Basic income could help resolve Hong Kong woes
Among the political turmoil experienced by Hong Kongers, there is another crisis that is eroding the societal foundations of the global financial hub: debilitating poverty.
Hailed as one of the freest economies in the world, Hong Kong now has a higher per capita income than its former colonizer Great Britain. However, they also have a high and persistent poverty rate at nearly 20 percent.
It is not just relative poverty compared to the lavish lifestyles of many Hong Kongers. Many locals have become homeless or McRefugees (those who sleep in McDonalds at night) due to the prohibitively high cost of housing across the autonomous region.
One of the main contributors to the dissatisfaction with Hong Kong’s government is the sense of economic unfairness. Hong Kong youth have low social mobility; despite higher levels of education, they are unable to secure the wages their parents did at their age. The more serious factor is the high level of economic inequality, which threatens social stability.
Social welfare is severely lacking in Hong Kong, partly because many slip through the cracks. However, the lack of a comprehensive welfare system makes Hong Kong an ideal location to implement basic income. The large pool of wealthy individuals means a universal system would be feasible. The market-oriented nature and efficiency of basic income is also in line with its free market tradition.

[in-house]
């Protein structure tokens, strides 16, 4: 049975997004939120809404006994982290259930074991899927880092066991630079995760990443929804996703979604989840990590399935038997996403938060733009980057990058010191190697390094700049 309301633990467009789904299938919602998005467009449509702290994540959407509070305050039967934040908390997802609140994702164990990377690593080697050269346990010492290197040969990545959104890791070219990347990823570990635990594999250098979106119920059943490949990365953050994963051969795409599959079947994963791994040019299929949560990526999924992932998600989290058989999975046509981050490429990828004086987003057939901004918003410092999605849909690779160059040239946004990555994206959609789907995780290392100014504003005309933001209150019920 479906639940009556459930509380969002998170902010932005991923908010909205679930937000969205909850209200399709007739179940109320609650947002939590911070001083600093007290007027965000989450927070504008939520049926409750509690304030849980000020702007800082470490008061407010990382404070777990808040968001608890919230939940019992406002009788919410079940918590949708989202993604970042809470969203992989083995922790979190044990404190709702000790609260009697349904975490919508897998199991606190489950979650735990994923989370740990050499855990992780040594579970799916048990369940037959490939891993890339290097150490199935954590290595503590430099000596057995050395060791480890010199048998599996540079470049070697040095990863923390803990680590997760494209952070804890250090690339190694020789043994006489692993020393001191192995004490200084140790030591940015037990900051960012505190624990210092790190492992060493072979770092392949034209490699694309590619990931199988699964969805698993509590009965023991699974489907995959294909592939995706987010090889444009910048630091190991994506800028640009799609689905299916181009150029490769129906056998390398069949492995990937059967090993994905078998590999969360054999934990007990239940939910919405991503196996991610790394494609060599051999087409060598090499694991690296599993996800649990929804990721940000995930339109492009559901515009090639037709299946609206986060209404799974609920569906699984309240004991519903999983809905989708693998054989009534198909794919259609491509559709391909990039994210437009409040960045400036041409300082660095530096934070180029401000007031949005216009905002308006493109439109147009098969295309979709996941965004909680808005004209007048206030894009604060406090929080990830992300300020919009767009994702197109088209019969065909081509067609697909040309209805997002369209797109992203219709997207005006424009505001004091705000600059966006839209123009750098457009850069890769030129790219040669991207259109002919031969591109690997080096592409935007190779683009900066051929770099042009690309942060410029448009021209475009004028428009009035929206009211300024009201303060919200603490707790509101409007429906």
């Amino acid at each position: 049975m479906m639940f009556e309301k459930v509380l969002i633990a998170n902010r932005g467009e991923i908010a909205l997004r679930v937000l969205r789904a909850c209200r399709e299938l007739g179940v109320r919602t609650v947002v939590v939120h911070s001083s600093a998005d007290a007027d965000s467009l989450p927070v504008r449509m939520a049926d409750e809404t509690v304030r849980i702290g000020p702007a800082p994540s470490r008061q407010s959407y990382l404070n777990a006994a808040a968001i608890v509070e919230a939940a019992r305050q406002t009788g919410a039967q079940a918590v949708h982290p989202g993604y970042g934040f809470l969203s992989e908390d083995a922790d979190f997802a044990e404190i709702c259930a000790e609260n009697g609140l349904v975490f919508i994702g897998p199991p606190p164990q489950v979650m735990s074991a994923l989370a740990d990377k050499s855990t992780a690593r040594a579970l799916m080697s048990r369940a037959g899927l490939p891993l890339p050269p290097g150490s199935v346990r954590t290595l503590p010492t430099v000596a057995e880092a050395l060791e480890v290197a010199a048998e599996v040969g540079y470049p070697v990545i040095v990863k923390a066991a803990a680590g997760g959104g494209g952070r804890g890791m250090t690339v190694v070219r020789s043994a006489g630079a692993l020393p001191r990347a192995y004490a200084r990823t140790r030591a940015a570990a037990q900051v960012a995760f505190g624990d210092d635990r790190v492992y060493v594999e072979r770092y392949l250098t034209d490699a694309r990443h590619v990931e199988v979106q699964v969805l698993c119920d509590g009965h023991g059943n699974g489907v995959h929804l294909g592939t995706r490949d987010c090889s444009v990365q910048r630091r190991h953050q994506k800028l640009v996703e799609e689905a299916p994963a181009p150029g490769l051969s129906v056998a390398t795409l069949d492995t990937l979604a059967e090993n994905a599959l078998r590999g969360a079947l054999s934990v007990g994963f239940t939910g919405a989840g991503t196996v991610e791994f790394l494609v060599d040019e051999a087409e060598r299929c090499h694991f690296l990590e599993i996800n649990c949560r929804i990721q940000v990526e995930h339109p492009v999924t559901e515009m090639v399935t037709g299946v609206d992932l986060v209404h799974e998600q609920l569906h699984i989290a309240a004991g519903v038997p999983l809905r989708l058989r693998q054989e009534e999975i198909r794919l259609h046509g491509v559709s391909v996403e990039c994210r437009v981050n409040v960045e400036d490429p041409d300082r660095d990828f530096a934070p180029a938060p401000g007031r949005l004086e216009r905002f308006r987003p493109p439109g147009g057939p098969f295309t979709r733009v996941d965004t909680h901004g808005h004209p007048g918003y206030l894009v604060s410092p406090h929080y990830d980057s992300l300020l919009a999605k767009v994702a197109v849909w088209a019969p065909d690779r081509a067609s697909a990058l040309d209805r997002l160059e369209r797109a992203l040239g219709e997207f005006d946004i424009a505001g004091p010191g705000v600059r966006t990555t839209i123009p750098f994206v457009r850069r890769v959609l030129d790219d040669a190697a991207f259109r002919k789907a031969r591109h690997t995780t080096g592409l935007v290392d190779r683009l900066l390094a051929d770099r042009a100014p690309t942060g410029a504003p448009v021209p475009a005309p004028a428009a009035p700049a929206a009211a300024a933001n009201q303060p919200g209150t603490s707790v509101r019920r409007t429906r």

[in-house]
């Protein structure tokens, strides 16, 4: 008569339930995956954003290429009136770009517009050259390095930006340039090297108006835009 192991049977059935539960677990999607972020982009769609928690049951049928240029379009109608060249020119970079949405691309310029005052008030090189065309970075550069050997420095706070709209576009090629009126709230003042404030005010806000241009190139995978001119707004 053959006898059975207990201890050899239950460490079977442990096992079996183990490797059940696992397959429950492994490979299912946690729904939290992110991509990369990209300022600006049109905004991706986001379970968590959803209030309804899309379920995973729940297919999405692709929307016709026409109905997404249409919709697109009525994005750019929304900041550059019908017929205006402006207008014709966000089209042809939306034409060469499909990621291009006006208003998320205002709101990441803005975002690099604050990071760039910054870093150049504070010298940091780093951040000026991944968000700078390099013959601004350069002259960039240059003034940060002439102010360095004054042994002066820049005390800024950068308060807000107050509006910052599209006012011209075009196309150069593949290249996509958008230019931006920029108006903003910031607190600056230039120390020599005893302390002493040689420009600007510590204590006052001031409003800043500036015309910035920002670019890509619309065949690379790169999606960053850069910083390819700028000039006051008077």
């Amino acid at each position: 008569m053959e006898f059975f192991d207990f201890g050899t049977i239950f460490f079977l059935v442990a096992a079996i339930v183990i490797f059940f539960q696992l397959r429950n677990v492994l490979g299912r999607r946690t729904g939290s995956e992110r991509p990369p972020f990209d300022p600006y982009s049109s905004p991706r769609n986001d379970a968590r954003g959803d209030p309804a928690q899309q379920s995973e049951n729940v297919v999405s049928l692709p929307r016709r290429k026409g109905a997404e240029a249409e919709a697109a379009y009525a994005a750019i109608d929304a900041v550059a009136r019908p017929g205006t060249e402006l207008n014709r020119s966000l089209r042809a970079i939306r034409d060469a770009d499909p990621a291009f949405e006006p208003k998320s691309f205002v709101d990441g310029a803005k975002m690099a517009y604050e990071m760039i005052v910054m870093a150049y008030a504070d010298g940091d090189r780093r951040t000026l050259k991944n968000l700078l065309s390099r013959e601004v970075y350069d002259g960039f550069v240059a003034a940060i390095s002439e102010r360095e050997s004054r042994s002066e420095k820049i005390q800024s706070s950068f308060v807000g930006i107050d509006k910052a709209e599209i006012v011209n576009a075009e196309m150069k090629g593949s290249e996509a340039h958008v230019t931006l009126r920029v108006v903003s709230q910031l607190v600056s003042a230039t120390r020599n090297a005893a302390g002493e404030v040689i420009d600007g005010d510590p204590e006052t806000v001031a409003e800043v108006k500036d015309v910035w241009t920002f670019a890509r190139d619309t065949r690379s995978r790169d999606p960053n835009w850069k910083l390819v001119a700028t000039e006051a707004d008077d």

The basic income would begin to address the various economic issues plaguing the youth and low-income individuals in Hong Kong. Youth will be able to search for more suitable jobs and have cash to afford rent. Those in poverty would not have to worry about finding a place to stay or finding their next meal.
Importantly, it would address many of the underlying factors that are causing tensions to undermine social harmony in the “city of protests.”
As of now, it appears the basic income movement does not have a significant presence in Hong Kong. A conversation with Hong Kong’s basic income Facebook page revealed the administrator was unaware of any prominent activists or academics in Hong Kong pushing the idea. Other regional activists were also unaware of individuals pushing for basic income in Hong Kong.
Due to the increasing awareness in interest in the basic income in China and Taiwan, as well as across Europe, it is probably only a matter of time before the idea gains greater traction in Hong Kong. For the sake of the people sleeping on the streets, and the youth worried about their future, let’s hope it is sooner rather than later.